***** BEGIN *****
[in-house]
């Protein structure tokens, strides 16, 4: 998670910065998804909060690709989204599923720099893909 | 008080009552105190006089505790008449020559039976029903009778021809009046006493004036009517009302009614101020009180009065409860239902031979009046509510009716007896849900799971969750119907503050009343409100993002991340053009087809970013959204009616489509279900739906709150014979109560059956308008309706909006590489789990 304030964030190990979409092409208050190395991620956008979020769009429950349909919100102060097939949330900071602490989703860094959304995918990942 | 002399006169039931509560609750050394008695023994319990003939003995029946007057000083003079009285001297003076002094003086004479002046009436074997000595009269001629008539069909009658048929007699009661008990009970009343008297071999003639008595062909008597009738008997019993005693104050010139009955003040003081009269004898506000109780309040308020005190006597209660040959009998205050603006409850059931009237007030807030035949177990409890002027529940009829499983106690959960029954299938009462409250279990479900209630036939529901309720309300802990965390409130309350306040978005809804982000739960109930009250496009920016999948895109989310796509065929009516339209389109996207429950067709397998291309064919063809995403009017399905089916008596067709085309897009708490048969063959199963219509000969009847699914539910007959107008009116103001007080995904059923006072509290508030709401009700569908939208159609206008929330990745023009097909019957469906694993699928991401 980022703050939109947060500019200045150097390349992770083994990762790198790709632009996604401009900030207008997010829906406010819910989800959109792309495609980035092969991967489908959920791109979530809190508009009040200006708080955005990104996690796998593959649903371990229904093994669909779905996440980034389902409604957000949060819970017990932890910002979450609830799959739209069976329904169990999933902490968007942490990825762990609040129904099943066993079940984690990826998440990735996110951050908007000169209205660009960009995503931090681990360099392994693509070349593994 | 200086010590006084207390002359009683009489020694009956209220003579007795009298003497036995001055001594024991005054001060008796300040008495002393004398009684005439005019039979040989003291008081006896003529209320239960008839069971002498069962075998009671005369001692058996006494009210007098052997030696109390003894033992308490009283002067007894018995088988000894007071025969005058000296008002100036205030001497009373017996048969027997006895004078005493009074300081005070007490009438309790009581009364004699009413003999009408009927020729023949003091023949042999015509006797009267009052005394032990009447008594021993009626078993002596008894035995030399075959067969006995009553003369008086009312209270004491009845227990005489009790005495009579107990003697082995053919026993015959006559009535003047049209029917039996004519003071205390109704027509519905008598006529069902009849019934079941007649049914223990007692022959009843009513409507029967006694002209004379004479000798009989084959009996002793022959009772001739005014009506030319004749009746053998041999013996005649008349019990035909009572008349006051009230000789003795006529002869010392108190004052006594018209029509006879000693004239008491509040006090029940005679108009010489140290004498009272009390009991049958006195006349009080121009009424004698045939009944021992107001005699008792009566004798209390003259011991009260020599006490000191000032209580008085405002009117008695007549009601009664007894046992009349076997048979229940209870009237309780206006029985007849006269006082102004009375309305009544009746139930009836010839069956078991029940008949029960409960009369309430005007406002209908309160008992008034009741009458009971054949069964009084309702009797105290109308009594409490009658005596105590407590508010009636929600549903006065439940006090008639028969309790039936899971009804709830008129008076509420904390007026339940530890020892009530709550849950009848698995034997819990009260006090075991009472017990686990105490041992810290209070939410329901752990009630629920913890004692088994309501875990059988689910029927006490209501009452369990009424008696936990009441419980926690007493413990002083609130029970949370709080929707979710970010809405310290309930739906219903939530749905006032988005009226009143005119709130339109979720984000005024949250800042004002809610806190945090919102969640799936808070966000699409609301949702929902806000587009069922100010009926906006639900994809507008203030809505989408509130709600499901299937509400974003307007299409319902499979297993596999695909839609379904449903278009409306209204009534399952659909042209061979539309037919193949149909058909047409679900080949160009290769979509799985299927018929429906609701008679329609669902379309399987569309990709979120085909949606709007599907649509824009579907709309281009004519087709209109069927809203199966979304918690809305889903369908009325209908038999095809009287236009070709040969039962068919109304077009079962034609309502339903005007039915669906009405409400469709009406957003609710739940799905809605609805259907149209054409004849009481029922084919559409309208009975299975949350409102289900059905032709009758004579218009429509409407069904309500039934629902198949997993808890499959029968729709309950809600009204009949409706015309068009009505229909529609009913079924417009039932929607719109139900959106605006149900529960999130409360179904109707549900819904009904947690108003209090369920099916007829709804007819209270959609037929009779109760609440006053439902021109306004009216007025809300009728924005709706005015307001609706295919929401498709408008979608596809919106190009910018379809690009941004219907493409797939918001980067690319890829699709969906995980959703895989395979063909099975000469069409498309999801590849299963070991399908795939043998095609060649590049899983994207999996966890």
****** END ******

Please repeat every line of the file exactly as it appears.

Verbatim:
[in-house]
């Protein structure tokens, strides 16, 4: 998670910065998804909060690709989204599923720099893909 | 008080009552105190006089505790008449020559039976029903009778021809009046006493004036009517009302009614101020009180009065409860239902031979009046509510009716007896849900799971969750119907503050009343409100993002991340053009087809970013959204009616489509279900739906709150014979109560059956308008309706909006590489789990 304030964030190990979409092409208050190395991620956008979020769009429950349909919100102060097939949330900071602490989703860094959304995918990942 | 002399006169039931509560609750050394008695023994319990003939003995029946007057000083003079009285001297003076002094003086004479002046009436074997000595009269001629008539069909009658048929007699009661008990009970009343008297071999003639008595062909008597009738008997019993005693104050010139009955003040003081009269004898506000109780309040308020005190006597209660040959009998205050603006409850059931009237007030807030035949177990409890002027529940009829499983106690959960029954299938009462409250279990479900209630036939529901309720309300802990965390409130309350306040978005809804982000739960109930009250496009920016999948895109989310796509065929009516339209389109996207429950067709397998291309064919063809995403009017399905089916008596067709085309897009708490048969063959199963219509000969009847699914539910007959107008009116103001007080995904059923006072509290508030709401009700569908939208159609206008929330990745023009097909019957469906694993699928991401 980022703050939109947060500019200045150097390349992770083994990762790198790709632009996604401009900030207008997010829906406010819910989800959109792309495609980035092969991967489908959920791109979530809190508009009040200006708080955005990104996690796998593959649903371990229904093994669909779905996440980034389902409604957000949060819970017990932890910002979450609830799959739209069976329904169990999933902490968007942490990825762990609040129904099943066993079940984690990826998440990735996110951050908007000169209205660009960009995503931090681990360099392994693509070349593994 | 200086010590006084207390002359009683009489020694009956209220003579007795009298003497036995001055001594024991005054001060008796300040008495002393004398009684005439005019039979040989003291008081006896003529209320239960008839069971002498069962075998009671005369001692058996006494009210007098052997030696109390003894033992308490009283002067007894018995088988000894007071025969005058000296008002100036205030001497009373017996048969027997006895004078005493009074300081005070007490009438309790009581009364004699009413003999009408009927020729023949003091023949042999015509006797009267009052005394032990009447008594021993009626078993002596008894035995030399075959067969006995009553003369008086009312209270004491009845227990005489009790005495009579107990003697082995053919026993015959006559009535003047049209029917039996004519003071205390109704027509519905008598006529069902009849019934079941007649049914223990007692022959009843009513409507029967006694002209004379004479000798009989084959009996002793022959009772001739005014009506030319004749009746053998041999013996005649008349019990035909009572008349006051009230000789003795006529002869010392108190004052006594018209029509006879000693004239008491509040006090029940005679108009010489140290004498009272009390009991049958006195006349009080121009009424004698045939009944021992107001005699008792009566004798209390003259011991009260020599006490000191000032209580008085405002009117008695007549009601009664007894046992009349076997048979229940209870009237309780206006029985007849006269006082102004009375309305009544009746139930009836010839069956078991029940008949029960409960009369309430005007406002209908309160008992008034009741009458009971054949069964009084309702009797105290109308009594409490009658005596105590407590508010009636929600549903006065439940006090008639028969309790039936899971009804709830008129008076509420904390007026339940530890020892009530709550849950009848698995034997819990009260006090075991009472017990686990105490041992810290209070939410329901752990009630629920913890004692088994309501875990059988689910029927006490209501009452369990009424008696936990009441419980926690007493413990002083609130029970949370709080929707979710970010809405310290309930739906219903939530749905006032988005009226009143005119709130339109979720984000005024949250800042004002809610806190945090919102969640799936808070966000699409609301949702929902806000587009069922100010009926906006639900994809507008203030809505989408509130709600499901299937509400974003307007299409319902499979297993596999695909839609379904449903278009409306209204009534399952659909042209061979539309037919193949149909058909047409679900080949160009290769979509799985299927018929429906609701008679329609669902379309399987569309990709979120085909949606709007599907649509824009579907709309281009004519087709209109069927809203199966979304918690809305889903369908009325209908038999095809009287236009070709040969039962068919109304077009079962034609309502339903005007039915669906009405409400469709009406957003609710739940799905809605609805259907149209054409004849009481029922084919559409309208009975299975949350409102289900059905032709009758004579218009429509409407069904309500039934629902198949997993808890499959029968729709309950809600009204009949409706015309068009009505229909529609009913079924417009039932929607719109139900959106605006149900529960999130409360179904109707549900819904009904947690108003209090369920099916007829709804007819209270959609037929009779109760609440006053439902021109306004009216007025809300009728924005709706005015307001609706295919929401498709408008979608596809919106190009910018379809690009941004219907493409797939918001980067690319890829699709969906995980959703895989395979063909099975000469069409498309999801590849299963070991399908795939043998095609060649590049899983994207999996966890």